Poultry are not true grazing animals, not being equipped with rumens or a hindgut developed for fermentation like that of horses. However, they will consume some grass in their diet, particularly when growing. The exact amount of forage consumed will vary by species, with geese and turkeys deriving a considerably higher amount of their dietary needs from forage than chickens.
Furthermore, poultry play an important role in pasture ecology because of their willingness to consume insects and parasites.
Chickens are extremely busy and inquisitive foragers, spending a good part of the day scratching, pecking, and tearing into anything that piques their curiosity. The exception to this is hybrid broilers, which tend to spend a great deal of time resting, particularly in hot weather. Be aware of this tendency, as some broilers will even prefer to lay around in the shade rather than get up and drink water, leaving them vulnerable to dehydration.
Geese, on the other hand, display behavior more like the grazing of larger animals. They are gregarious, moving through pastures in orderly flocks and typically surrounding a desired patch of forage in a circle.
Ducks can spend many happy hours waddling around on pasture grazing. However, they also benefit from access to water to bathe and play in for peak health.
Turkeys are particularly omnivorous in their behavior. They will eagerly seek out anything from grass to weeds to berries to insects. When night comes, they will fly up into any trees that the pasture offers to roost in, safely out of the reach of predators.
Most pastured poultry will require at least some supplemental feed, being foraging omnivores designed for diverse diets. In fact, pastured poultry actually consume relatively more feed than their indoor counterparts due to their higher activity levels and the amount of energy spent keeping warm.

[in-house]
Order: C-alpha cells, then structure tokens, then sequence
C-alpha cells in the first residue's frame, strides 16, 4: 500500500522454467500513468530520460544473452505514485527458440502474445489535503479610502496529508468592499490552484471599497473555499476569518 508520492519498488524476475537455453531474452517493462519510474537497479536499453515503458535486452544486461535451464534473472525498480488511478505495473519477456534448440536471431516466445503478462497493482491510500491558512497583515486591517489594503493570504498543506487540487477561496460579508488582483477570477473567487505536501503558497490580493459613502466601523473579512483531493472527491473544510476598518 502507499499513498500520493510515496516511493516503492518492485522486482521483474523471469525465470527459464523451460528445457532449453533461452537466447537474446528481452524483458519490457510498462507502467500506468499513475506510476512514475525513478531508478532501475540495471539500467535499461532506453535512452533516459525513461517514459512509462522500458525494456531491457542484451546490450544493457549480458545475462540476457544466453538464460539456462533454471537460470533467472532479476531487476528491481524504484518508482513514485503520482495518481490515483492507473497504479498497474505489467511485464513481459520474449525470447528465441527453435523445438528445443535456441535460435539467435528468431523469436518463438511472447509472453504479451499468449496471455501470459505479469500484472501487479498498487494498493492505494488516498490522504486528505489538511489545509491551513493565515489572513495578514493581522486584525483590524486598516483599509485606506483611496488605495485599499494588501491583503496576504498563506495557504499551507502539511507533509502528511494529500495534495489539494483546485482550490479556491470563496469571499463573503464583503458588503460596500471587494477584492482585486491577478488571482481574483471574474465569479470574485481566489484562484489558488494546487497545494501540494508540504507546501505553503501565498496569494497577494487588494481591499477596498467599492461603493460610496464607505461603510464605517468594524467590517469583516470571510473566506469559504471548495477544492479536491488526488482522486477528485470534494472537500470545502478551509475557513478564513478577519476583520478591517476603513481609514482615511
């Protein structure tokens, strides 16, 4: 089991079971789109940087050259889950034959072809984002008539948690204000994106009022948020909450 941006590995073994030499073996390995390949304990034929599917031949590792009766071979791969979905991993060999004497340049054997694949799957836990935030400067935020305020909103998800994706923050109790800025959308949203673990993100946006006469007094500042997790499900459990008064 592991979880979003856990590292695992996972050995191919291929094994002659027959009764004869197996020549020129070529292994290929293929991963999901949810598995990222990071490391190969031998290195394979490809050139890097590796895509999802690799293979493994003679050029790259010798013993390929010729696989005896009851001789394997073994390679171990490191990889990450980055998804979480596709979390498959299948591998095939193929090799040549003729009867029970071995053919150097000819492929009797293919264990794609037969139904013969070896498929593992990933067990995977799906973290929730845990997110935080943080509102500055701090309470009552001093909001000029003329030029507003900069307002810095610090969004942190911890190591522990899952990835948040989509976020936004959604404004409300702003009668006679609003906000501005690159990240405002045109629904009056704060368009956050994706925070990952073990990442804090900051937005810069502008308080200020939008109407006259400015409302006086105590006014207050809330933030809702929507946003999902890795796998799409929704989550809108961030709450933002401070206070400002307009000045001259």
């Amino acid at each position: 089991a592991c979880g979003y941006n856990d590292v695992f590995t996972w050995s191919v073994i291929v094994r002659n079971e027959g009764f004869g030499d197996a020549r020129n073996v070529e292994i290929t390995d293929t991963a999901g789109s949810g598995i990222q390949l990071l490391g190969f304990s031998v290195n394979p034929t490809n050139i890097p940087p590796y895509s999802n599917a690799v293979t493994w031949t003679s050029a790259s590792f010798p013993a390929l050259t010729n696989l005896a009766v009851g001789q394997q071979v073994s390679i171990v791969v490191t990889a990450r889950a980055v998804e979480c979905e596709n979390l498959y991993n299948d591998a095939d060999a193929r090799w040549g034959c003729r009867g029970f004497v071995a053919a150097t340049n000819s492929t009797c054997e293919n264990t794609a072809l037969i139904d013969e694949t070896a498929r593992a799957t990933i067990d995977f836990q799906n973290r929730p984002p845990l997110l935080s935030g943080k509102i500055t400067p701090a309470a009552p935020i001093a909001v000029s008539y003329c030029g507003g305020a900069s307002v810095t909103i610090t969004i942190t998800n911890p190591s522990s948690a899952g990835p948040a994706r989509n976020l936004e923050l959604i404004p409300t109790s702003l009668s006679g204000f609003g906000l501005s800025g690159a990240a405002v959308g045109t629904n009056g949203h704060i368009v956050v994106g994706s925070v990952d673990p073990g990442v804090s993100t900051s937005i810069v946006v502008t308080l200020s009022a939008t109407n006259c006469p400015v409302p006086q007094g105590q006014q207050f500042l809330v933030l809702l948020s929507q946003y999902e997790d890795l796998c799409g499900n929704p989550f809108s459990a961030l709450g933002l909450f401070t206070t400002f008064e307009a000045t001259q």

The most nutritious forages for poultry are those that are young and tender. Maintaining the forage height at about 4 to 8 inches will provide the greatest benefit to your poultry. Poultry cannot eat tough, stemmy grasses, typically those that have been allowed 30 days or more to regrow. Geese, in particular, benefit from quality grass, rarely consuming broadleafed weeds. The exception to this rule is turkeys, which can consume many weeds (including ragweed) and are more tolerant of tougher stems.
A good mix of legumes, particularly tender clover, in the pasture will provide an additional nutrient boost to the poultry, which will transfer to the eggs.
The grazing systems in use with poultry are different than those used with other types of livestock:
- Yarding. A stationary house is constructed, and the poultry are released into one of several attached paddocks during the day. Virtually no labor requirements. Greatest risk for pasture destruction and disease buildup.
- Poultry tractor. Involves housing the poultry full-time in suitably sized floorless pens or hoop houses. Typically used for broilers. Very inexpensive, keeps the pasture in prime condition, and gives the birds access to fresh pasture regularly. Requires daily or twice-daily moving, provides minimal predator protection, and somewhat difficult to adapt to layers (although it can be done).
- Day range. Poultry are released into an enclosed pen to forage during the day and housed at night. Both the pen and the house are moved at regular intervals. Provides excellent predator protection. One of the more expensive setups; also increases risk of pasture damage compared to poultry tractors due to the longer interval between moves.
- Free range. Poultry are allowed to roam at will, although they are usually trained to put themselves to bed at night in a mobile house. Typically used for laying hens. Little labor required, and provides almost unlimited scaling. Poultry are highly vulnerable to predators.